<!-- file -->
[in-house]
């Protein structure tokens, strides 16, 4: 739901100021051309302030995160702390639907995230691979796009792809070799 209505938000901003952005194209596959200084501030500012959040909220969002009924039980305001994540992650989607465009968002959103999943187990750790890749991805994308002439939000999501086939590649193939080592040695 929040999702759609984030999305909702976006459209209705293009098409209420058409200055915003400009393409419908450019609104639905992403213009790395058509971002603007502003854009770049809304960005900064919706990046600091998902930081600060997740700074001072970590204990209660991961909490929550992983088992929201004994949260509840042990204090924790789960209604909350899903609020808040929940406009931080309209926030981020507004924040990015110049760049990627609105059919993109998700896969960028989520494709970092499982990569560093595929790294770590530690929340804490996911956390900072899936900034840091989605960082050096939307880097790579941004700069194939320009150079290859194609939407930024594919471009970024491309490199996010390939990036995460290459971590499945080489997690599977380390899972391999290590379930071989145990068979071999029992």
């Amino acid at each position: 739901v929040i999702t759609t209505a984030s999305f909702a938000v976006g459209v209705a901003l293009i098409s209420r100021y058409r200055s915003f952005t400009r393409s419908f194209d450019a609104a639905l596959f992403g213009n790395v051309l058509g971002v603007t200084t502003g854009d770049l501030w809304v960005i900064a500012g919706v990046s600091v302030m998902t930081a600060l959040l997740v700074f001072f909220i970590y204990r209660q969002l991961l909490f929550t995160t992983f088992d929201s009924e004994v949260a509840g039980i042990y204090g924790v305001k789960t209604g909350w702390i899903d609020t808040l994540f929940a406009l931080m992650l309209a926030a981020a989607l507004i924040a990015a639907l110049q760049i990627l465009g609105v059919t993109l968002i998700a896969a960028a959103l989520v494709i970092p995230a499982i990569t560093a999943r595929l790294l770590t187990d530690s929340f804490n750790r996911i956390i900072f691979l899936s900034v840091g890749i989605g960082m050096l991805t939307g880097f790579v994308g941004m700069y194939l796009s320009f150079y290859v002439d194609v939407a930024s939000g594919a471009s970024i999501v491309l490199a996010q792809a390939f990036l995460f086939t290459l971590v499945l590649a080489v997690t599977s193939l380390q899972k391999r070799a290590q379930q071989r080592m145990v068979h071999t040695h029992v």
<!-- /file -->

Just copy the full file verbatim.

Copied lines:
[in-house]
């Protein structure tokens, strides 16, 4: 739901100021051309302030995160702390639907995230691979796009792809070799 209505938000901003952005194209596959200084501030500012959040909220969002009924039980305001994540992650989607465009968002959103999943187990750790890749991805994308002439939000999501086939590649193939080592040695 929040999702759609984030999305909702976006459209209705293009098409209420058409200055915003400009393409419908450019609104639905992403213009790395058509971002603007502003854009770049809304960005900064919706990046600091998902930081600060997740700074001072970590204990209660991961909490929550992983088992929201004994949260509840042990204090924790789960209604909350899903609020808040929940406009931080309209926030981020507004924040990015110049760049990627609105059919993109998700896969960028989520494709970092499982990569560093595929790294770590530690929340804490996911956390900072899936900034840091989605960082050096939307880097790579941004700069194939320009150079290859194609939407930024594919471009970024491309490199996010390939990036995460290459971590499945080489997690599977380390899972391999290590379930071989145990068979071999029992």
């Amino acid at each position: 739901v929040i999702t759609t209505a984030s999305f909702a938000v976006g459209v209705a901003l293009i098409s209420r100021y058409r200055s915003f952005t400009r393409s419908f194209d450019a609104a639905l596959f992403g213009n790395v051309l058509g971002v603007t200084t502003g854009d770049l501030w809304v960005i900064a500012g919706v990046s600091v302030m998902t930081a600060l959040l997740v700074f001072f909220i970590y204990r209660q969002l991961l909490f929550t995160t992983f088992d929201s009924e004994v949260a509840g039980i042990y204090g924790v305001k789960t209604g909350w702390i899903d609020t808040l994540f929940a406009l931080m992650l309209a926030a981020a989607l507004i924040a990015a639907l110049q760049i990627l465009g609105v059919t993109l968002i998700a896969a960028a959103l989520v494709i970092p995230a499982i990569t560093a999943r595929l790294l770590t187990d530690s929340f804490n750790r996911i956390i900072f691979l899936s900034v840091g890749i989605g960082m050096l991805t939307g880097f790579v994308g941004m700069y194939l796009s320009f150079y290859v002439d194609v939407a930024s939000g594919a471009s970024i999501v491309l490199a996010q792809a390939f990036l995460f086939t290459l971590v499945l590649a080489v997690t599977s193939l380390q899972k391999r070799a290590q379930q071989r080592m145990v068979h071999t040695h029992v």